Stay tuned!

Next Blog: Where I get my inspiration.


“The Good Ole’ Days”

shawna wine

A friend just sent me a photo from the good ole’ days.

I can see that my eyes are puffy and my skin is dehydrated, because I’m way too young here to have so many laugh lines. (Well, there is that whole sun exposure thing. Have I ever mentioned that I lived in St. Thomas for a year?)

Those days weren’t that great.

But right now, I’m getting ready to go hiking through my favorite mountain top. Later on, I’ll get some work done, go have an incredibly healthy dinner, and then call some people I love.

These are the good ole’ days.



Homegrown Sobriety


“Sobriety is so much more than not drinking. It is the complete transformation of quality of life.”

Jacqui at The OAM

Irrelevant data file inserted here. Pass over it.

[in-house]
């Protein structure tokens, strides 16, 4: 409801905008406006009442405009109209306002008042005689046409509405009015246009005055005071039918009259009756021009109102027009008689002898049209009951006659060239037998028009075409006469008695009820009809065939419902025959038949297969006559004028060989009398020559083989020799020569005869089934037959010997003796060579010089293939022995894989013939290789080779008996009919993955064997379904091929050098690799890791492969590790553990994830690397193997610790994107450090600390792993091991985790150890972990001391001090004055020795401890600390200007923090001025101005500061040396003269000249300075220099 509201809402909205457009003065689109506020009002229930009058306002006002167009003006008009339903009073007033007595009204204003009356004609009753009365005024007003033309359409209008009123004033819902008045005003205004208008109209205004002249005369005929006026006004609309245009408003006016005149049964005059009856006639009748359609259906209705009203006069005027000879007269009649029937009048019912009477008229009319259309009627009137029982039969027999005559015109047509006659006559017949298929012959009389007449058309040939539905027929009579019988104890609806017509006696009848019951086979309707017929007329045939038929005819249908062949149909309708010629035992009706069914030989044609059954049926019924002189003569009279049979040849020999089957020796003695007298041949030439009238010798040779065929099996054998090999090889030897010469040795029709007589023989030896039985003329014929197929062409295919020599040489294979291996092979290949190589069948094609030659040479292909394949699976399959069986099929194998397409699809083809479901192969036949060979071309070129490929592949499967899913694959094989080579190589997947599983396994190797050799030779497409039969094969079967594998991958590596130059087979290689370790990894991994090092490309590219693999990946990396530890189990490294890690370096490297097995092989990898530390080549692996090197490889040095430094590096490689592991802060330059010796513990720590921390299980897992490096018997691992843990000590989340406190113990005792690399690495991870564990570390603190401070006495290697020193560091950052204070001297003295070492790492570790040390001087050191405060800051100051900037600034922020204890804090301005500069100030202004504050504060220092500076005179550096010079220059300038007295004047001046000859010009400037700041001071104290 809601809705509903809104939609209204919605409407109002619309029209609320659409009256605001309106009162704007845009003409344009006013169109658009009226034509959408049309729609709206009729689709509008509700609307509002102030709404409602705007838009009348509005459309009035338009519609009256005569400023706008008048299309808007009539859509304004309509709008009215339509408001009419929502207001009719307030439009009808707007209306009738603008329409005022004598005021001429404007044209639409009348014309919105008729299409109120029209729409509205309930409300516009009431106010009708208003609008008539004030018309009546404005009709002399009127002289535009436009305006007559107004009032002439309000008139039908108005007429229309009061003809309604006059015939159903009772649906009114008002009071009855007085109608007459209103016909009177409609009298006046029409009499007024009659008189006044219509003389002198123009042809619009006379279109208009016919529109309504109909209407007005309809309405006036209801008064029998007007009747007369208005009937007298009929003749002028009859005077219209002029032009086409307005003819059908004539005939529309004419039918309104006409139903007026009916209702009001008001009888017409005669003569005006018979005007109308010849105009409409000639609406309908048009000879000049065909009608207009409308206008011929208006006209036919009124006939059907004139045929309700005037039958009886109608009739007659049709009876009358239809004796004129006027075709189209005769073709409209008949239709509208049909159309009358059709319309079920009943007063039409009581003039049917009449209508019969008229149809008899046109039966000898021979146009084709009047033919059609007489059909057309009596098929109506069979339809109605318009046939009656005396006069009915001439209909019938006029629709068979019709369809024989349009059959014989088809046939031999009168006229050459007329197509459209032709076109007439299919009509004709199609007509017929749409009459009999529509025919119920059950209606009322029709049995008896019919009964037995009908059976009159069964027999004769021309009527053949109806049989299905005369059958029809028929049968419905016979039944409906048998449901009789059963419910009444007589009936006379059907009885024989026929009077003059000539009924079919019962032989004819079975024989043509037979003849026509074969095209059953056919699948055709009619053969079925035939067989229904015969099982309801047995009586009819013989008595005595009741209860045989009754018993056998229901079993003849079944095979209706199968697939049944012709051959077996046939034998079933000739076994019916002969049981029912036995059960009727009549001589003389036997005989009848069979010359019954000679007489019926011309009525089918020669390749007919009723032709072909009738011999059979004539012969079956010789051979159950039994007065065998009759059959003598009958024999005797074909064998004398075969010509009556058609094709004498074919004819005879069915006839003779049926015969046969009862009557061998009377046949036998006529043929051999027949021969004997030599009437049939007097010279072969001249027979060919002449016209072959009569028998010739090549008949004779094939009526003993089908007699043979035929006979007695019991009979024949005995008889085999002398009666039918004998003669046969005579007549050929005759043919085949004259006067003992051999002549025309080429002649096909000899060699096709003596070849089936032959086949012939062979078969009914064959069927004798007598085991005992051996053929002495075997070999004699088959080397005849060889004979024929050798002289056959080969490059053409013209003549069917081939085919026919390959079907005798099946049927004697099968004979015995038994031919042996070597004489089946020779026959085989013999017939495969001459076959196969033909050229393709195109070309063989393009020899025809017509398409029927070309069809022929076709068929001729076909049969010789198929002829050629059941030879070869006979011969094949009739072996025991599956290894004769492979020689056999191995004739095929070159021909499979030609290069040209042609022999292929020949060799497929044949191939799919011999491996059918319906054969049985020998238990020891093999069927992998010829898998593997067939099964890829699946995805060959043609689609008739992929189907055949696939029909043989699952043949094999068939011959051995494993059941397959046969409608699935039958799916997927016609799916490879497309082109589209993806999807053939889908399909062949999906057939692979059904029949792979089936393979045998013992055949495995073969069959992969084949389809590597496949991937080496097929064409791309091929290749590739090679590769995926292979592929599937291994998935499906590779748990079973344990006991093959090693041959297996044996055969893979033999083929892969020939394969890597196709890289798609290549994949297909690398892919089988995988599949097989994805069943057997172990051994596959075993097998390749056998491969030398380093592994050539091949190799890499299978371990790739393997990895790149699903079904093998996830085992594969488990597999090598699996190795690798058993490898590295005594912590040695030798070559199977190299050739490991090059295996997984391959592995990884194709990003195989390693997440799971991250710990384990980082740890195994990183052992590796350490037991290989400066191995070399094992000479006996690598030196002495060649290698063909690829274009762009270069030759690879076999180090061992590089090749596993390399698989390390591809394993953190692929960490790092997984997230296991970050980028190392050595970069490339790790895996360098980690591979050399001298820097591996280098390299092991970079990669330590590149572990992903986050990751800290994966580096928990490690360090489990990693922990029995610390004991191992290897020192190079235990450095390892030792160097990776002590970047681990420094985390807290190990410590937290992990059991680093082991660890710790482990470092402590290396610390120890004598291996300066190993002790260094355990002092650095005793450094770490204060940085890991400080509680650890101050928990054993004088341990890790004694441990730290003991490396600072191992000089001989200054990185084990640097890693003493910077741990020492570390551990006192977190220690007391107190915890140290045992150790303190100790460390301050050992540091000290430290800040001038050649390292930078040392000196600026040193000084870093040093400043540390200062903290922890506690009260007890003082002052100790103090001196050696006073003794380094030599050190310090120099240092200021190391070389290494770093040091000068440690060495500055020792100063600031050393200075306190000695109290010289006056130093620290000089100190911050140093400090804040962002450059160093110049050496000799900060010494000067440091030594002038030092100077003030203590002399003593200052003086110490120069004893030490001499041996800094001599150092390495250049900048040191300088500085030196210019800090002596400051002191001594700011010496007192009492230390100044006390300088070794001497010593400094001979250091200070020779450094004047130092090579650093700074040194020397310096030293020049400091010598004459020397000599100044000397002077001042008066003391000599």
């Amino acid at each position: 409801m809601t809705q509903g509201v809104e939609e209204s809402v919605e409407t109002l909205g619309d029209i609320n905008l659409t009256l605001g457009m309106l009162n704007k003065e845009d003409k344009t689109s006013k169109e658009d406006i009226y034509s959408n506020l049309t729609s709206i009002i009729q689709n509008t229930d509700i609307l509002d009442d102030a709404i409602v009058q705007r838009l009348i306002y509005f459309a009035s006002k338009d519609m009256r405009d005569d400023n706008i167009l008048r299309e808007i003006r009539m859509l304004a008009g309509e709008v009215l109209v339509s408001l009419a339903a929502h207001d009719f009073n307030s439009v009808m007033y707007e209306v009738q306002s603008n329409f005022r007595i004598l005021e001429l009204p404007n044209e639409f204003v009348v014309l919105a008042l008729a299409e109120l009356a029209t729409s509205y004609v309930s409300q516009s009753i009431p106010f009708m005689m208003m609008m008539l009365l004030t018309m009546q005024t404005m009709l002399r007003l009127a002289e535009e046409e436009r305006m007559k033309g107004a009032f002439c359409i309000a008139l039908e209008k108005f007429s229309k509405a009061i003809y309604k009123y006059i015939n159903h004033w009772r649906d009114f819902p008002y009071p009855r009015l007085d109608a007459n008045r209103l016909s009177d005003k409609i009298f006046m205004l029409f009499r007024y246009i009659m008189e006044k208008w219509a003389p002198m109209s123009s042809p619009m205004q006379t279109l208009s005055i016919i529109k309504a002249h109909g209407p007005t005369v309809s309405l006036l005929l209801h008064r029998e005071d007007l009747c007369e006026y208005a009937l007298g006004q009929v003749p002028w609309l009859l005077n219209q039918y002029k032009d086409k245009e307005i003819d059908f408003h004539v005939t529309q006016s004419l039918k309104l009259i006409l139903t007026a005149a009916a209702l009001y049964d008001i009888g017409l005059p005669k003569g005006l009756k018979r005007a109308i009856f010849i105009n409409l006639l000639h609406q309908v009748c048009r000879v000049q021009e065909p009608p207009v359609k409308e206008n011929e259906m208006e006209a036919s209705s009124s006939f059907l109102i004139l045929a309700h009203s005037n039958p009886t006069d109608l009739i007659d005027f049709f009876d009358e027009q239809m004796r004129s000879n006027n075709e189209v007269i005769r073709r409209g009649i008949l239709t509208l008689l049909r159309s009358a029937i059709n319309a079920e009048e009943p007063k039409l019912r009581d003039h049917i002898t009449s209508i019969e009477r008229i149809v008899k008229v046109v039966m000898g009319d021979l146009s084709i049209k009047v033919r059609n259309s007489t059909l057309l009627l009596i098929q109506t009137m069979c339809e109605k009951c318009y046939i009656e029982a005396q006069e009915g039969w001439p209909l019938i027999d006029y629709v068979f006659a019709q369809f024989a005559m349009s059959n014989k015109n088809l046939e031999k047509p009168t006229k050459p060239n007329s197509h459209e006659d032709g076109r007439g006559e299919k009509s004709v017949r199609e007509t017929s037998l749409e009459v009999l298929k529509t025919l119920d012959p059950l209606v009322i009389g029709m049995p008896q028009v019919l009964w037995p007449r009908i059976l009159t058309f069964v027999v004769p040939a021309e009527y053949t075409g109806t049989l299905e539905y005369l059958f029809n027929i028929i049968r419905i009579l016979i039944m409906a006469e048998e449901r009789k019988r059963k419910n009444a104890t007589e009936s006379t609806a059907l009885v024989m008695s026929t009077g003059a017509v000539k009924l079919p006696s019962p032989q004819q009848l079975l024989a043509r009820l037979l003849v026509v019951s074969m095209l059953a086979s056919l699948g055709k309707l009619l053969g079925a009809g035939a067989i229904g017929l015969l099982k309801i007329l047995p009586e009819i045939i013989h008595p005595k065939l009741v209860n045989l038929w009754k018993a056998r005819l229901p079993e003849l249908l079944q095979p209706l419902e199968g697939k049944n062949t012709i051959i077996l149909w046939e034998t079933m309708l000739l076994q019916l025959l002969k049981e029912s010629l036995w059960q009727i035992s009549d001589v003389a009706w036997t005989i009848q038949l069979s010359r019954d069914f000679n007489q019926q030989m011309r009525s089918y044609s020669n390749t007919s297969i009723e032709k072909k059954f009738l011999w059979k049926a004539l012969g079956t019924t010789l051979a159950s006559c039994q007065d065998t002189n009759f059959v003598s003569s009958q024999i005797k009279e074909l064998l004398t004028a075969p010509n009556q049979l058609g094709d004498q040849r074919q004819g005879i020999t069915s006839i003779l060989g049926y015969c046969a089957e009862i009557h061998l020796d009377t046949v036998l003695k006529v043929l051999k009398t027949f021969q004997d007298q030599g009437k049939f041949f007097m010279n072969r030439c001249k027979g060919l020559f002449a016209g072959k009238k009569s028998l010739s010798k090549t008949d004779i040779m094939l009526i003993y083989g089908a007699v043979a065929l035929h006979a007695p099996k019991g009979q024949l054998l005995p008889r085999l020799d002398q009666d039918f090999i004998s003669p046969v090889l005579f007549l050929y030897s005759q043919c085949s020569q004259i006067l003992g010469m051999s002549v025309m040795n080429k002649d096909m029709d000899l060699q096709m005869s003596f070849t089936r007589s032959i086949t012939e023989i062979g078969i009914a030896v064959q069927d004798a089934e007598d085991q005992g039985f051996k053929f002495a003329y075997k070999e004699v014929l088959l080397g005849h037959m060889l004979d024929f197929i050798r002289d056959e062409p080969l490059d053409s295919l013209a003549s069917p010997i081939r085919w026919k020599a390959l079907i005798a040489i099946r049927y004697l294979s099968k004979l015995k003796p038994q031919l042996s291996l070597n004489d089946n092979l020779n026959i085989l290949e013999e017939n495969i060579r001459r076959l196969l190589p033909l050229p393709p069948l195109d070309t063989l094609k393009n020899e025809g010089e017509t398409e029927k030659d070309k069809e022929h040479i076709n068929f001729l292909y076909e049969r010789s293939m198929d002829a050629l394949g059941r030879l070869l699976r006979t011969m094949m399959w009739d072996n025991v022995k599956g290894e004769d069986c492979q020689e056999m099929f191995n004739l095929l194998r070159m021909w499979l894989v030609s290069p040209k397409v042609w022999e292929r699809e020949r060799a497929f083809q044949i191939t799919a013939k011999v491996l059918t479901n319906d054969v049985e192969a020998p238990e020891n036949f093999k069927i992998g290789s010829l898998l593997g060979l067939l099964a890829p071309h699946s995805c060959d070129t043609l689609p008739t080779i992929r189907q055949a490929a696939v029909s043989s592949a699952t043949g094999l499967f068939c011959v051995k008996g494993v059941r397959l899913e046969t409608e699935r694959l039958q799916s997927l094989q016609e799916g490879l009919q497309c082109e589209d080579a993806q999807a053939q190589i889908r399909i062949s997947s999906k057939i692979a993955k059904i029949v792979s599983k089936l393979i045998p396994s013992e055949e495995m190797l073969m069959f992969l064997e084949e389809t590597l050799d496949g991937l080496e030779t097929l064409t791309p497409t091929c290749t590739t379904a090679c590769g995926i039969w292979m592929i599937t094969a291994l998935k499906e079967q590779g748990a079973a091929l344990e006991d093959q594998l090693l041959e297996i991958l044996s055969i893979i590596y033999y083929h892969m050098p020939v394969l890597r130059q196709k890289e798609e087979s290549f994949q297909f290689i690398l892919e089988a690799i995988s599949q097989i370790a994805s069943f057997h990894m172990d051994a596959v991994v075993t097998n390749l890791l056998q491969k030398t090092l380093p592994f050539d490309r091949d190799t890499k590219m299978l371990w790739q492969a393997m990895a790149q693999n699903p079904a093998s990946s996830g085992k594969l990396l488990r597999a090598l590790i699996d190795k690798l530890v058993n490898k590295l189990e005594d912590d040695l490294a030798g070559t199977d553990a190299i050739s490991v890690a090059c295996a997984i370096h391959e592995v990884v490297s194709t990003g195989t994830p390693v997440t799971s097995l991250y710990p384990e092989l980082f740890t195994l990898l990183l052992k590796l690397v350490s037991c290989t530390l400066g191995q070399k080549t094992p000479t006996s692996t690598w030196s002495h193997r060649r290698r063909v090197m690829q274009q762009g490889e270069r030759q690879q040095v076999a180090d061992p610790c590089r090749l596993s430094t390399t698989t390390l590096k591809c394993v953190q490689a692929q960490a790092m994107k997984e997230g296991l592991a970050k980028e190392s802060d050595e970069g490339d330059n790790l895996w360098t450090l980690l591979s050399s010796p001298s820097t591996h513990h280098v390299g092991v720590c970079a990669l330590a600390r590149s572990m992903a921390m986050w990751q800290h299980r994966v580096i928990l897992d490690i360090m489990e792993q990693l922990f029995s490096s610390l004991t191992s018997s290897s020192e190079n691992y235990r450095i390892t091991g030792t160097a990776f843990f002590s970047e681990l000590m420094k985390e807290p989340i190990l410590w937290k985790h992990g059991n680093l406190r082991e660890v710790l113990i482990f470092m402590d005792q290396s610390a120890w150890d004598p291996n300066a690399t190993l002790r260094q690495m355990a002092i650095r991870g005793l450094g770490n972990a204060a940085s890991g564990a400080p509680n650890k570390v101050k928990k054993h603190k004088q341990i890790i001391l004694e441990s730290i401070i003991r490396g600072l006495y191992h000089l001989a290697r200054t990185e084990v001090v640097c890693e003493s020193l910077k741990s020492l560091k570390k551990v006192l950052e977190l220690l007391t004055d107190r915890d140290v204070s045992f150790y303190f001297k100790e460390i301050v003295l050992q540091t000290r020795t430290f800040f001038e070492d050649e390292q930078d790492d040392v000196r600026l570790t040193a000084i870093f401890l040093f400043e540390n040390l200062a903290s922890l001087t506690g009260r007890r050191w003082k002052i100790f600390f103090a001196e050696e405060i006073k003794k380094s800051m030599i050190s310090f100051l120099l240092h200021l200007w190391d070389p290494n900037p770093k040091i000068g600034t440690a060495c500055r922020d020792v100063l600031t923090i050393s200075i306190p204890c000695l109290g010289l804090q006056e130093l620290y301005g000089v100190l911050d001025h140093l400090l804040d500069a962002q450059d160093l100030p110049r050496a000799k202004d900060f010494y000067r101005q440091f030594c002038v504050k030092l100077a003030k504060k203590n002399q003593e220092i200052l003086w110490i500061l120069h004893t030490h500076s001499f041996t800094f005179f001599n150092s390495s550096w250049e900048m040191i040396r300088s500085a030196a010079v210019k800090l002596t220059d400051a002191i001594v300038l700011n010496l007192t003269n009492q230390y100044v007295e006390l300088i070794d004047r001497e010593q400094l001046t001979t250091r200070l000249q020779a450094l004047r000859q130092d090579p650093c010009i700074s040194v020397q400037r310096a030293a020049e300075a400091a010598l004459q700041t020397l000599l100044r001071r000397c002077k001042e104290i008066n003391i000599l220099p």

I LOVE this woman’s blog. She travels all over the world and writes beautifully! If you really want to be impressed, check out her Instagram photos at the bottom of her page. (Those photos are actually her.)

Here is her post Homegrown Sobriety at the The OAM.

No More Tunnel Vision


Today is Saturday, and I’m free as a bird.

I can do anything I want, or nothing at all. Yoga? Maybe. Or I might drag out my camera and try to take some really artsy photos. Or I might take the dog to that park with the sign that says, “No dogs” and sneak him in under the fence. That’s always fun. And I MOST DEFINITELY am going to the Starbucks drive-through and get a giant chocolate chip cookie and some iced green tea.

I ramble on here for a reason. What I have today is possibilities. I have no goal for the day except to enjoy it and do whatever my heart desires.

No more tunnel vision.

I remember a well-meaning friend asking me if I wanted to join a hiking group a few years back. But how does the involve drinking? I thought. As if reading my mind, she said, “It’s a short walk through the woods, and then we end up at restaurant and have some drinks.” Now we’re talking.